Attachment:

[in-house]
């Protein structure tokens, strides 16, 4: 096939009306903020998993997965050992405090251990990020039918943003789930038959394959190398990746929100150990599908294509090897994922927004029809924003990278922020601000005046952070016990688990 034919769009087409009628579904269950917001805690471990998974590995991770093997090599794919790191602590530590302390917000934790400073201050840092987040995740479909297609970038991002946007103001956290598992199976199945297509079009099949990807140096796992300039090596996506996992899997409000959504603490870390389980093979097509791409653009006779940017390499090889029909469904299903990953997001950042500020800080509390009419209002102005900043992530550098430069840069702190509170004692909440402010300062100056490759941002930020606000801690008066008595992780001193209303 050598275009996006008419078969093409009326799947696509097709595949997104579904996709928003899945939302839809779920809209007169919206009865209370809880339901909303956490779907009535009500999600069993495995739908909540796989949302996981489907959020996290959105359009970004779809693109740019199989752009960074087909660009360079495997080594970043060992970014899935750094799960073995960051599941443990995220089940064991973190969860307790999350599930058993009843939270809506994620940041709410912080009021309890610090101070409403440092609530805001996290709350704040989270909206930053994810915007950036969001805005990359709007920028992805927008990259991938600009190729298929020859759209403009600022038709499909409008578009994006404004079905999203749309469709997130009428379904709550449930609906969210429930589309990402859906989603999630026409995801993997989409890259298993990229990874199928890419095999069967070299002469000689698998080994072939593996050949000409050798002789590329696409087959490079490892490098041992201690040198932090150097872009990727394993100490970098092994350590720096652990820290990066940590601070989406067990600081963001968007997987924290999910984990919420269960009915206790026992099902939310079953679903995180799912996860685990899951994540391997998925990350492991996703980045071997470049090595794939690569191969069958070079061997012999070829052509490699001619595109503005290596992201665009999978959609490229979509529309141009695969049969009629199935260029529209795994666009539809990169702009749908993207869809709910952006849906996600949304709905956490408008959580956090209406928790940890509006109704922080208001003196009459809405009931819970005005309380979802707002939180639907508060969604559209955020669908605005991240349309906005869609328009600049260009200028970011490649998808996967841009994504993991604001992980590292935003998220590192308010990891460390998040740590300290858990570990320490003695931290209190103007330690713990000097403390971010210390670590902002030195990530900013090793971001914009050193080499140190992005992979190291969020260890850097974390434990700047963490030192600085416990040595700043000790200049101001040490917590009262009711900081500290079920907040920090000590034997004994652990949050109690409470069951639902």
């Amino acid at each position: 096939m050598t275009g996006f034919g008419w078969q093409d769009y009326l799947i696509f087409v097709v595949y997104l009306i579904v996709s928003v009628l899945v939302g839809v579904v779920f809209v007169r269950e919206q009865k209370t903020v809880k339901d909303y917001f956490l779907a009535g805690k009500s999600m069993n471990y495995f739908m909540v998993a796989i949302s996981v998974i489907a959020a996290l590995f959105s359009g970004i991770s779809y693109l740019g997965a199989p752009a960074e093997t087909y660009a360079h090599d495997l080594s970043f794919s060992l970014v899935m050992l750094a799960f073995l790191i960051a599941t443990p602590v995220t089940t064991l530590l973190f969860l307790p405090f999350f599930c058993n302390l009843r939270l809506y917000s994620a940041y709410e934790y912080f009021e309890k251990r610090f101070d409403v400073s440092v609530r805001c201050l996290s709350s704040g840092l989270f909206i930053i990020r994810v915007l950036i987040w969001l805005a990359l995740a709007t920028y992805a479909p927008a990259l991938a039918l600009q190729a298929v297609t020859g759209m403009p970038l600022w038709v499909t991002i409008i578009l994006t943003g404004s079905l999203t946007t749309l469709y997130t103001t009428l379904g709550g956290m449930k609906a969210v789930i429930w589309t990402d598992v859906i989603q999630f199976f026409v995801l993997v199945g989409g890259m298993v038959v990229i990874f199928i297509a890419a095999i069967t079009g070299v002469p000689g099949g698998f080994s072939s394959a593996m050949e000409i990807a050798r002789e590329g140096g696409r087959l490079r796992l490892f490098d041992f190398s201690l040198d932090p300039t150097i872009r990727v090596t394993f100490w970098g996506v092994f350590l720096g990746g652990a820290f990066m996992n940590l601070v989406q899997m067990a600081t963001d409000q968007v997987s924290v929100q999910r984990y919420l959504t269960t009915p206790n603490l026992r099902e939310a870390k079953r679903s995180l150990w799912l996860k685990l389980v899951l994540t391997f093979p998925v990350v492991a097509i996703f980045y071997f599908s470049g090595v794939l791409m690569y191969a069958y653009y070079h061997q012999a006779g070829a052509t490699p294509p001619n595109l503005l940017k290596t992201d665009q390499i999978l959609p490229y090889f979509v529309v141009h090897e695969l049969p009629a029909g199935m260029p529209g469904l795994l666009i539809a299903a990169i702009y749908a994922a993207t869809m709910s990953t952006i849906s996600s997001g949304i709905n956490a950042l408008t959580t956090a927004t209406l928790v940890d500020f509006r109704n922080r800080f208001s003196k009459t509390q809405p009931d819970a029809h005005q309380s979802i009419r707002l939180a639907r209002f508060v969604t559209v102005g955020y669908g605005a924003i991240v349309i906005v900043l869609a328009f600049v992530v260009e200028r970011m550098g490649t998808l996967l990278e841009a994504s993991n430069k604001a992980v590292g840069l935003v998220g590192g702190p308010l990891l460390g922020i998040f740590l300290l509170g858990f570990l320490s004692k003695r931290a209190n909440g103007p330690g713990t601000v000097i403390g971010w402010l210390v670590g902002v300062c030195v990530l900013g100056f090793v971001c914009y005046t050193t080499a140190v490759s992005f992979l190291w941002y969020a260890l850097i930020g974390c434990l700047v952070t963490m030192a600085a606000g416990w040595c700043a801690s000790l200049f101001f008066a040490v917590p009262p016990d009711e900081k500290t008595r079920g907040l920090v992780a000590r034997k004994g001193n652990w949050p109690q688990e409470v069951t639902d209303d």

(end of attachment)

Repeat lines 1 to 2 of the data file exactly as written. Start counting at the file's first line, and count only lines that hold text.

[in-house]
């Protein structure tokens, strides 16, 4: 096939009306903020998993997965050992405090251990990020039918943003789930038959394959190398990746929100150990599908294509090897994922927004029809924003990278922020601000005046952070016990688990 034919769009087409009628579904269950917001805690471990998974590995991770093997090599794919790191602590530590302390917000934790400073201050840092987040995740479909297609970038991002946007103001956290598992199976199945297509079009099949990807140096796992300039090596996506996992899997409000959504603490870390389980093979097509791409653009006779940017390499090889029909469904299903990953997001950042500020800080509390009419209002102005900043992530550098430069840069702190509170004692909440402010300062100056490759941002930020606000801690008066008595992780001193209303 050598275009996006008419078969093409009326799947696509097709595949997104579904996709928003899945939302839809779920809209007169919206009865209370809880339901909303956490779907009535009500999600069993495995739908909540796989949302996981489907959020996290959105359009970004779809693109740019199989752009960074087909660009360079495997080594970043060992970014899935750094799960073995960051599941443990995220089940064991973190969860307790999350599930058993009843939270809506994620940041709410912080009021309890610090101070409403440092609530805001996290709350704040989270909206930053994810915007950036969001805005990359709007920028992805927008990259991938600009190729298929020859759209403009600022038709499909409008578009994006404004079905999203749309469709997130009428379904709550449930609906969210429930589309990402859906989603999630026409995801993997989409890259298993990229990874199928890419095999069967070299002469000689698998080994072939593996050949000409050798002789590329696409087959490079490892490098041992201690040198932090150097872009990727394993100490970098092994350590720096652990820290990066940590601070989406067990600081963001968007997987924290999910984990919420269960009915206790026992099902939310079953679903995180799912996860685990899951994540391997998925990350492991996703980045071997470049090595794939690569191969069958070079061997012999070829052509490699001619595109503005290596992201665009999978959609490229979509529309141009695969049969009629199935260029529209795994666009539809990169702009749908993207869809709910952006849906996600949304709905956490408008959580956090209406928790940890509006109704922080208001003196009459809405009931819970005005309380979802707002939180639907508060969604559209955020669908605005991240349309906005869609328009600049260009200028970011490649998808996967841009994504993991604001992980590292935003998220590192308010990891460390998040740590300290858990570990320490003695931290209190103007330690713990000097403390971010210390670590902002030195990530900013090793971001914009050193080499140190992005992979190291969020260890850097974390434990700047963490030192600085416990040595700043000790200049101001040490917590009262009711900081500290079920907040920090000590034997004994652990949050109690409470069951639902």